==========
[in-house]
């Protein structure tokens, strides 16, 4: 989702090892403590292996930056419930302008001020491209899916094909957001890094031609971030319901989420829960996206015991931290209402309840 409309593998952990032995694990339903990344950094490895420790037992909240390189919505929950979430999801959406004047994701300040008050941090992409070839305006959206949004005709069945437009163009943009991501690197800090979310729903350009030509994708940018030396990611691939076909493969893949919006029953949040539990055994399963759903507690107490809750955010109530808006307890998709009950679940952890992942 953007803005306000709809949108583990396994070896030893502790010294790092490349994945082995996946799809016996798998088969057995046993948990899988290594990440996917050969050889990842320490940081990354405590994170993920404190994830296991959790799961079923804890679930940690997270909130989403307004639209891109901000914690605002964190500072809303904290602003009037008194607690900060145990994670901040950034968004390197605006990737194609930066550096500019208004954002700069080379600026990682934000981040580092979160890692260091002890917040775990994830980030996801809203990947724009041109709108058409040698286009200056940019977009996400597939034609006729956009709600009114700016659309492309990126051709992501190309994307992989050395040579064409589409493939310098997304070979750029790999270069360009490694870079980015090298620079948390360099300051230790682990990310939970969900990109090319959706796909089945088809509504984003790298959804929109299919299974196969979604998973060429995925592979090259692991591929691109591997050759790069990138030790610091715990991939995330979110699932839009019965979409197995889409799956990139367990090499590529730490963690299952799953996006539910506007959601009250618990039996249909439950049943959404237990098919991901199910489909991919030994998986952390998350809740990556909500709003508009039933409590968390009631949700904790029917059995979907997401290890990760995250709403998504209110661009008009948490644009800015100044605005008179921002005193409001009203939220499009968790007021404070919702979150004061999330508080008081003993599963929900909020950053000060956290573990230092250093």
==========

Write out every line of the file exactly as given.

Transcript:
[in-house]
């Protein structure tokens, strides 16, 4: 989702090892403590292996930056419930302008001020491209899916094909957001890094031609971030319901989420829960996206015991931290209402309840 409309593998952990032995694990339903990344950094490895420790037992909240390189919505929950979430999801959406004047994701300040008050941090992409070839305006959206949004005709069945437009163009943009991501690197800090979310729903350009030509994708940018030396990611691939076909493969893949919006029953949040539990055994399963759903507690107490809750955010109530808006307890998709009950679940952890992942 953007803005306000709809949108583990396994070896030893502790010294790092490349994945082995996946799809016996798998088969057995046993948990899988290594990440996917050969050889990842320490940081990354405590994170993920404190994830296991959790799961079923804890679930940690997270909130989403307004639209891109901000914690605002964190500072809303904290602003009037008194607690900060145990994670901040950034968004390197605006990737194609930066550096500019208004954002700069080379600026990682934000981040580092979160890692260091002890917040775990994830980030996801809203990947724009041109709108058409040698286009200056940019977009996400597939034609006729956009709600009114700016659309492309990126051709992501190309994307992989050395040579064409589409493939310098997304070979750029790999270069360009490694870079980015090298620079948390360099300051230790682990990310939970969900990109090319959706796909089945088809509504984003790298959804929109299919299974196969979604998973060429995925592979090259692991591929691109591997050759790069990138030790610091715990991939995330979110699932839009019965979409197995889409799956990139367990090499590529730490963690299952799953996006539910506007959601009250618990039996249909439950049943959404237990098919991901199910489909991919030994998986952390998350809740990556909500709003508009039933409590968390009631949700904790029917059995979907997401290890990760995250709403998504209110661009008009948490644009800015100044605005008179921002005193409001009203939220499009968790007021404070919702979150004061999330508080008081003993599963929900909020950053000060956290573990230092250093």